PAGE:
I don’t need to cover this latest nonsense from David Kirby about vaccines and autism as Orac has already done so nicely.
However, I would like to point out a few examples of why anti-vax is a prime example of denialist argument.
For one, Kirby is such a promiscuous goal-post mover, I’m floored. This is the guy that said he’d remove himself from the debate if thimerosal were vindicated. Well, that’s proving more and more impossible, as are his expectations:
Finally, to all those who are going to post comments about the autism rates in California not coming down, following the removal of thimerosal from most vaccines: You are right. The most likely explanation is that thimerosal was not responsible for the autism epidemic. But that does not mean that it never harmed a single child.
But if thimerosal is vindicated, or shown to be a very minor player, then what about other vaccine ingredients? And what about the rather crowded vaccine schedule we now impose upon families of young children? And what about reports of unvaccinated children in Illinois, California and Oregon who appear to have significantly lower rates of autism? Shouldn’t we throw some research dollars into studying them?
You can answer that, no, we shouldn’t, because the vaccine-autism debate is over.
But I am willing to wager that it has only just begun.
Oh for the love of … you’ve got to be kidding me? You spend the last decade suggesting the entire epidemic is caused by this stuff, but now that the hypothesis has been thoroughly smashed, you’re going to find a dozen other things to blame about vaccines, all similarly based on no science? This guy kills me. He is right though, the debate will never be over. There are fundamental aspects of vaccination that will always make people crazy and paranoid, and lack of any evidence of harm will never stop these people from making false accusations against one of the most effective medical interventions ever developed. The key is learning that this is the usual evidence-free anti-vax nonsense, and making sure it’s ignored for the crankery that it is. We’ll probably never overcome the natural inclination of parents to want to avoid injections in their kids for an abstract benefit (or a benefit that may not be directly for their child). But we should be able to learn what kind of specious arguments will be made against vaccination, and dismiss them out of hand.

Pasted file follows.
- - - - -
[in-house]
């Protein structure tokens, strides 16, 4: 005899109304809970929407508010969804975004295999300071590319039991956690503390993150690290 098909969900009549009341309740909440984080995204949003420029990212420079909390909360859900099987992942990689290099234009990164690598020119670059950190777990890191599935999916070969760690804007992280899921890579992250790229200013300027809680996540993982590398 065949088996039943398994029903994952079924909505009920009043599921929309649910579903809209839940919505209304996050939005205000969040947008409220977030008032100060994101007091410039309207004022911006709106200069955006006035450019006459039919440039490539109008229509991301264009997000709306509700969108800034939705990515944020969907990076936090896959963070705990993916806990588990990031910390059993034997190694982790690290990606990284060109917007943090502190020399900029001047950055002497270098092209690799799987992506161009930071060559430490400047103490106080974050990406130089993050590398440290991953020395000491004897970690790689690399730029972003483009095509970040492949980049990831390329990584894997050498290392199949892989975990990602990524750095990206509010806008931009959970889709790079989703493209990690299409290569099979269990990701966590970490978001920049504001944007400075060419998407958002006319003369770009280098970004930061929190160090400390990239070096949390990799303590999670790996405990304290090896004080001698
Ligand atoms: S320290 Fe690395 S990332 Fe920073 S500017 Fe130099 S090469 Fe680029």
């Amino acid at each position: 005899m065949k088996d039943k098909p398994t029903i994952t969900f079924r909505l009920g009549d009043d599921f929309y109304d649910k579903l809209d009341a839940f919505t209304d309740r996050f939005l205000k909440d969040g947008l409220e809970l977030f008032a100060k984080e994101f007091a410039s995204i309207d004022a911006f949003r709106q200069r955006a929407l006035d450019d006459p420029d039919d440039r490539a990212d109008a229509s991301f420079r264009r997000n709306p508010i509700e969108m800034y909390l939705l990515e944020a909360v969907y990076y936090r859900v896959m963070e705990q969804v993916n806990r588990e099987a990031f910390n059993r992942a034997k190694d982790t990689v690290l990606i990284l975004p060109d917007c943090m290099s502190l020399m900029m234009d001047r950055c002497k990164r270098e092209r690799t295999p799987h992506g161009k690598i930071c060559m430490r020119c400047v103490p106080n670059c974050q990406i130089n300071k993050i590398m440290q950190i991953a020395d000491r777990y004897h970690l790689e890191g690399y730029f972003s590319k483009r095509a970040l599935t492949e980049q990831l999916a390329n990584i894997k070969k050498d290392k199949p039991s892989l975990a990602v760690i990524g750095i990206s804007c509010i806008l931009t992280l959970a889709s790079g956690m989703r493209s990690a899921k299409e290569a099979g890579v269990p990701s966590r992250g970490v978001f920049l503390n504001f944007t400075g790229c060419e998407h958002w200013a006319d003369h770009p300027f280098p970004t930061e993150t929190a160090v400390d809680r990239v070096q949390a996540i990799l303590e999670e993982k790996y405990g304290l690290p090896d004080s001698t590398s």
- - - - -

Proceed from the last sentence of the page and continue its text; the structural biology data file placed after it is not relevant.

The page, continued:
Second I’d like to point out what I think is the most idiotic question I’ve seen asked in a while:
Among the “factors” to be studied are family history, events during pregnancy, maternal medications, parental occupation, ambient pollution around the house, and “a child’s vaccination history,” the paper reported.
Oddly, the study will not look at the mercury-based preservative thimerosal. According to the FDA and the Institute of Medicine, the last batches of thimerosal containing vaccines for infants and immune-globulin given to pregnant women expired in late 2003 (except for the flu shot, which is still given to infants and pregnant women).
The new study will only study children born from September 2003 to August, 2005.
But the question remains, and I think it’s legitimate: If an association between vaccines and autism has been completely “ruled out,” then why are we spending taxpayer dollars to study autistic children’s vaccination history?
Maybe because vaccination history is part of a patient history? Maybe because you cranks will cry foul if they don’t? Maybe because they want to continue to accumulate evidence showing that the anti-vax movement is wrong? What a moron. I get what he’s implying. It’s a conspiracy! Secretly we worried about his idiotic hypothesis that has been repeatedly disproven, that’s why scientists will continue to study vaccines. Otherwise why would we bother to study a variable like a patient’s medical history in a study of autism? Sigh.